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After Accord Signing, Turkey Presses Armenia on Nagorno-Karabakh

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Turkey's prime minister says Armenia needs to withdraw its troops from a breakway enclave in Azerbaijan before Turkey will open its border with Armenia.

Prime Minister Recep Tayyip Erdogan linked the issues Sunday, one day after Turkey and Armenia signed an agreement to normalize relations after a century of hostility.

In Ankara, Mr. Erdogan said an Armenian troop pullout from Nagorno-Karabakh would ease the way for Turkey's parliament to ratify the deal on normalizing relations. Before the agreement can take effect, it must be ratified by the parliaments of both Turkey and Armenia.

Turkey shut its border with Armenia in 1993 in support of Azerbaijan, which was fighting to keep control of the Armenian-majority enclave of Nagorno-Karabakh.

Broader differences between Turkey and Armenia stem from the mass killing of Armenians by Ottoman Turkish forces during and after World War One.

The chairman of the Organization for Security and Cooperation in Europe, Greek Prime Minister George Papandreou, Sunday welcomed the Turkey-Armenia accord signed Saturday. He commended the effort and political will that leaders of the two countries have invested to overcome differences.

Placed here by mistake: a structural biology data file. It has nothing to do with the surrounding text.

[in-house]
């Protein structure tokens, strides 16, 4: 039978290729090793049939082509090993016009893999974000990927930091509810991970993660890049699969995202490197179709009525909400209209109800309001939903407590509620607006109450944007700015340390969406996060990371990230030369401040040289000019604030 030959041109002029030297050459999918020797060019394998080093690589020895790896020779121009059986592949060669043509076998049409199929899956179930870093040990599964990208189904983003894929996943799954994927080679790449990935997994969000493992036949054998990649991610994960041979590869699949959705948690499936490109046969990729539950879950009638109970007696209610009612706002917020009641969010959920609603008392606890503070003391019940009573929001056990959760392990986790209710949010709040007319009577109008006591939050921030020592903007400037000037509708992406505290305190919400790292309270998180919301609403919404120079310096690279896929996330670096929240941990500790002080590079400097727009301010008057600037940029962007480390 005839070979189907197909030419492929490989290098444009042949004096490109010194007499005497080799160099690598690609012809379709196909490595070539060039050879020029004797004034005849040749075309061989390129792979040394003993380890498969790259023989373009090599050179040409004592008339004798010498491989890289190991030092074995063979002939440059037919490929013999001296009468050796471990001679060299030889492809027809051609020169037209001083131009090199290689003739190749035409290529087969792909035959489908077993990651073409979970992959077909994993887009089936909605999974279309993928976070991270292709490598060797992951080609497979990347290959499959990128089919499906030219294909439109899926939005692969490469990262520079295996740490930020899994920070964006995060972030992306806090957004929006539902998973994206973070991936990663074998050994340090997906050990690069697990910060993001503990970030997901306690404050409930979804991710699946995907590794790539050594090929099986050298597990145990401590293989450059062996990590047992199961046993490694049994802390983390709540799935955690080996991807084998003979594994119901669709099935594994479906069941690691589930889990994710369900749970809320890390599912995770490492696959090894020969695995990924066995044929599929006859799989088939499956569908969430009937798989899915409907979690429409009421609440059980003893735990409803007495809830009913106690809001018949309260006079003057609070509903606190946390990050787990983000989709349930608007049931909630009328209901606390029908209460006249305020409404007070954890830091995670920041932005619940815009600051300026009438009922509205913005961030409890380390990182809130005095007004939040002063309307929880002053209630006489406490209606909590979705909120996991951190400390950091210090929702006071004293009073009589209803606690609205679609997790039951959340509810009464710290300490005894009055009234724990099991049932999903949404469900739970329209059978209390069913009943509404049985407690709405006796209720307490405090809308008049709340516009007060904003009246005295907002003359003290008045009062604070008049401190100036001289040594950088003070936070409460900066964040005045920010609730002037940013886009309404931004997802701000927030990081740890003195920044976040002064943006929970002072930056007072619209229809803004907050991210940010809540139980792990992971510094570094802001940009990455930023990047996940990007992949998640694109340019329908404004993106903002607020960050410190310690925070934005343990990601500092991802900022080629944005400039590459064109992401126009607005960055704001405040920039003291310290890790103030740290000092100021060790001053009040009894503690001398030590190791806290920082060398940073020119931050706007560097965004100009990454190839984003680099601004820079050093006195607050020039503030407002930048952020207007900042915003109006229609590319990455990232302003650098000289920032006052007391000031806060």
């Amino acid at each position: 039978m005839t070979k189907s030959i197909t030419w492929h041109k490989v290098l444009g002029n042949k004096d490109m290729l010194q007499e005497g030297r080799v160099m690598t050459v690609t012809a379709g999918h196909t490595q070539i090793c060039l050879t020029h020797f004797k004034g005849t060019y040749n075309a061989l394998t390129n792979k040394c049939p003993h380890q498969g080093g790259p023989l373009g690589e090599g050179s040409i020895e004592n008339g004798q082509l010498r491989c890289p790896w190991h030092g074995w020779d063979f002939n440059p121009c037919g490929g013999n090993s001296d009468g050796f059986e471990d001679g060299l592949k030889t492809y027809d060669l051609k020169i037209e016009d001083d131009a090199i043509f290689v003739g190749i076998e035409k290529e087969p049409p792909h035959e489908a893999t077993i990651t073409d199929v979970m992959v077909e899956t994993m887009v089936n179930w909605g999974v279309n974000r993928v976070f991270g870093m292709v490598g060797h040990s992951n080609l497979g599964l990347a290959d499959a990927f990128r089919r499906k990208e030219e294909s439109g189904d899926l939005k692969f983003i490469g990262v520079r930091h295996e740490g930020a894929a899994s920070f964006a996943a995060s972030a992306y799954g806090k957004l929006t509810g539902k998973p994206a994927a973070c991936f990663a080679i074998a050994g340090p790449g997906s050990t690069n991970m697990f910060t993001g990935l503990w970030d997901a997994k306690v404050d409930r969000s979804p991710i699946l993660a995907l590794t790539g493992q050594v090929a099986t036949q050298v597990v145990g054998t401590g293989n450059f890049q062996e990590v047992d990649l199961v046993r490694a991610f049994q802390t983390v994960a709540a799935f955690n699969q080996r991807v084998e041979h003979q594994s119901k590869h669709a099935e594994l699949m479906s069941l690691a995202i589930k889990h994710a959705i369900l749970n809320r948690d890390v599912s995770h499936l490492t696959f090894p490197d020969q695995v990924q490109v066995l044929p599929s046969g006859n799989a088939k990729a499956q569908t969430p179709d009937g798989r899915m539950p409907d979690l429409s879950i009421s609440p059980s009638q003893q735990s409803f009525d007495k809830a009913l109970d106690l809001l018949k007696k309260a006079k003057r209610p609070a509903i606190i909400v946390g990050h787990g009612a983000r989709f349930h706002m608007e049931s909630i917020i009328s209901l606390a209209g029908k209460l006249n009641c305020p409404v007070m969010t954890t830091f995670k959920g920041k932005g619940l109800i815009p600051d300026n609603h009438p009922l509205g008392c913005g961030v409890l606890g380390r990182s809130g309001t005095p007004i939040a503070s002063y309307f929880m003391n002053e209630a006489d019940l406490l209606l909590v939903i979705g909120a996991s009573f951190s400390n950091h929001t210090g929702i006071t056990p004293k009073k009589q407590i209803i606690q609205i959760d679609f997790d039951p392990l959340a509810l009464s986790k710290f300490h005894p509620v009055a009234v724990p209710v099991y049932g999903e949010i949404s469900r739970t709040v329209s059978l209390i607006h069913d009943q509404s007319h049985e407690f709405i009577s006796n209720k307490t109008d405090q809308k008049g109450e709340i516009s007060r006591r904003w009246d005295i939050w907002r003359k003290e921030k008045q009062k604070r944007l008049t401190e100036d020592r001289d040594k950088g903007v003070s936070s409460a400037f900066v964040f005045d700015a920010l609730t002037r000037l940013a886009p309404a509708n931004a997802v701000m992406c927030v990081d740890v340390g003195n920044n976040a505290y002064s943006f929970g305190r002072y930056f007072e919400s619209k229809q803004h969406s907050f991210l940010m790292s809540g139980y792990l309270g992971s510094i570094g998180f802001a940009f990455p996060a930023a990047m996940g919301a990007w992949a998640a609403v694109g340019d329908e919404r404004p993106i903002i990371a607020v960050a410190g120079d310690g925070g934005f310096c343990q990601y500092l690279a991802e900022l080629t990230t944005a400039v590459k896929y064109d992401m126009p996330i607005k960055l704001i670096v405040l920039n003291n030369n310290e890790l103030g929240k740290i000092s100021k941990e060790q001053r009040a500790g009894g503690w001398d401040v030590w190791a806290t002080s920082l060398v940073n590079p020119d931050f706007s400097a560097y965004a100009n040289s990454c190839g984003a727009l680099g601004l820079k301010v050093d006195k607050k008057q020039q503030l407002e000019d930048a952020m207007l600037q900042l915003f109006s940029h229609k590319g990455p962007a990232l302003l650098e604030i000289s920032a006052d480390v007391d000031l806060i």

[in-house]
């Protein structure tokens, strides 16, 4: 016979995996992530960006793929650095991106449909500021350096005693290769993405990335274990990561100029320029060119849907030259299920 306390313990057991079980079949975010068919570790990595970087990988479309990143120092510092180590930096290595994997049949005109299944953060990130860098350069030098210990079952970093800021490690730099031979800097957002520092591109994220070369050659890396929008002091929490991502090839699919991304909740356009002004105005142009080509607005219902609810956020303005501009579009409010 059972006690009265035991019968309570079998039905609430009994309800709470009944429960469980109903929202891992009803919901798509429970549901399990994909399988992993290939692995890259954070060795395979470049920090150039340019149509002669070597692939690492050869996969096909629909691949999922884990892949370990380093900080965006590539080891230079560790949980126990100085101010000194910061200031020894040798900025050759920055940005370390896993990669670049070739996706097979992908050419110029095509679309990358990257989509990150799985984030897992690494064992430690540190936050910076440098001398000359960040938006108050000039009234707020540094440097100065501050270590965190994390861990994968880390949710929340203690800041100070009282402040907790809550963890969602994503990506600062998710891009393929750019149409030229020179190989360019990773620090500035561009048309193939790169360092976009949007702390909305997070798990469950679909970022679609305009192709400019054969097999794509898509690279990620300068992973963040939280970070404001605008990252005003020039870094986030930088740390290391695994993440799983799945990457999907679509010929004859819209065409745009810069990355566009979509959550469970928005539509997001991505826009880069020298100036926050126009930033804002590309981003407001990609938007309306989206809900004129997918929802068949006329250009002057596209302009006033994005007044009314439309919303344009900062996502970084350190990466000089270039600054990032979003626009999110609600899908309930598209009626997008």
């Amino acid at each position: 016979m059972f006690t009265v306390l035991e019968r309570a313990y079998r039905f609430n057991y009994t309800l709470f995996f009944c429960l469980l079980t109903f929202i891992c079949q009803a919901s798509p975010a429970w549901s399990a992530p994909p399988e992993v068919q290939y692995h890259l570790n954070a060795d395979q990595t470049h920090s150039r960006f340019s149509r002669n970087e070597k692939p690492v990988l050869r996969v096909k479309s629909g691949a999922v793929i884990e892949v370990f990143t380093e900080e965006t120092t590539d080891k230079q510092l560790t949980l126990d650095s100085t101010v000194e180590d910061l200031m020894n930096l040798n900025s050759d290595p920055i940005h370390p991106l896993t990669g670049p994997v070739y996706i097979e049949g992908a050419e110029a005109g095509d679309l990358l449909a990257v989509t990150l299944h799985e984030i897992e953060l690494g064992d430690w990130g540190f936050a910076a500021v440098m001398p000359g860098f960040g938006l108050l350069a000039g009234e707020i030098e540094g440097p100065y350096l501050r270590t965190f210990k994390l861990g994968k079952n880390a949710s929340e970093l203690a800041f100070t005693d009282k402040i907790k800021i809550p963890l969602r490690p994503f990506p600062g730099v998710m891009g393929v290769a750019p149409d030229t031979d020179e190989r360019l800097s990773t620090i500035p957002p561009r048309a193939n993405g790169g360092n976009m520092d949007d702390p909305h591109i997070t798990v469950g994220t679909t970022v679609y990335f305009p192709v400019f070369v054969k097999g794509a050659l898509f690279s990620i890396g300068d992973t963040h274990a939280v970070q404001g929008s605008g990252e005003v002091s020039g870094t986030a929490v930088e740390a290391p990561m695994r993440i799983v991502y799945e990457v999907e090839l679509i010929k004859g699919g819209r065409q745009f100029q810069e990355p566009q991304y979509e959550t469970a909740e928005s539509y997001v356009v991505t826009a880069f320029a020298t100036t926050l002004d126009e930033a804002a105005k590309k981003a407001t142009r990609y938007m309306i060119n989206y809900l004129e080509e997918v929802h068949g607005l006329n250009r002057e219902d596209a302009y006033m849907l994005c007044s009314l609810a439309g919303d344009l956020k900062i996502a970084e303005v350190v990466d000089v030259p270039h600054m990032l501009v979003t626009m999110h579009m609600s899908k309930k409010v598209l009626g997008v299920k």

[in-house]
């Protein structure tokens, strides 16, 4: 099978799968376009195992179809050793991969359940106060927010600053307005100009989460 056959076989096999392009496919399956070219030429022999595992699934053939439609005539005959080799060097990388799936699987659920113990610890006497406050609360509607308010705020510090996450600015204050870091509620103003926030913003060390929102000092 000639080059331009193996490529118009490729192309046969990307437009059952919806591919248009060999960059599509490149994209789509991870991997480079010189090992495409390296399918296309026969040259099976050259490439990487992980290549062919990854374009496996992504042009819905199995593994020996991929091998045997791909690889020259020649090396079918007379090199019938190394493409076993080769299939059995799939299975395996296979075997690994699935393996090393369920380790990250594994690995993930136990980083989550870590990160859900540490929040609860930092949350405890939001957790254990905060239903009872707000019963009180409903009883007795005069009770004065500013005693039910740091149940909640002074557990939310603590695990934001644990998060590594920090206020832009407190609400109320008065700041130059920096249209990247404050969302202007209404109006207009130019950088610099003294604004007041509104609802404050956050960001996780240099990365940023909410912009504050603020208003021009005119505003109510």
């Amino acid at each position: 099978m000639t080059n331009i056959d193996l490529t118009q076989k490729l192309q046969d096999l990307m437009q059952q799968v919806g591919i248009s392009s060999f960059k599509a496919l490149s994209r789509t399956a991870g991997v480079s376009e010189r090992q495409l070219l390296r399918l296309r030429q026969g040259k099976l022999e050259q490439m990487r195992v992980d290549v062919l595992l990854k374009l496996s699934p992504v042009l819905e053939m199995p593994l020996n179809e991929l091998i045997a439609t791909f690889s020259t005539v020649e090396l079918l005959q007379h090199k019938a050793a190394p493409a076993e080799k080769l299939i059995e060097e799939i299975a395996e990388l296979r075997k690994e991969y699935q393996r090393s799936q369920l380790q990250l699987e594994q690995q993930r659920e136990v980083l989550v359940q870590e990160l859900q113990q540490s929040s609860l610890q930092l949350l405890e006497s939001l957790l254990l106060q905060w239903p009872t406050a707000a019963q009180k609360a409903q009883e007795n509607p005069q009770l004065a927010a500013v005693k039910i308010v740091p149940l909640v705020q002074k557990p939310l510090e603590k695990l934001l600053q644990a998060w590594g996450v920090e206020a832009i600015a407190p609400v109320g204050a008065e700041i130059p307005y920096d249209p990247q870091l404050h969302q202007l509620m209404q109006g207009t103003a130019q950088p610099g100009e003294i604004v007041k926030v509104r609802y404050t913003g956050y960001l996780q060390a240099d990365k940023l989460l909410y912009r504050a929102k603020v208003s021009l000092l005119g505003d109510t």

U.S. Secretary of State Hillary Clinton spent several hours Saturday working to resolve a last-minute dispute over statements to be made at the signing ceremony in the Swiss city of Zurich. In the end, neither Armenian Foreign Minister Edward Nalbandian nor his Turkish counterpart, Ahmet Davutoglu, spoke after signing the protocols to establish diplomatic ties and to reopen the border.

There is strong opposition to the deal in both countries.

Armenians want the massacres between 1915 and 1923 recognized as genocide, and many countries have done so. Turkey strongly rejects the genocide claim. It says the Armenian death toll is inflated and that many Turks also were killed during the collapse of the Ottoman Empire.

The agreement calls for a joint commission of independent historians to examine the genocide question. Some experts say the commission would be a concession to Turkey as it would revisit an issue Armenia says has already been confirmed.

Some information for this report was provided by AFP, AP and Reuters.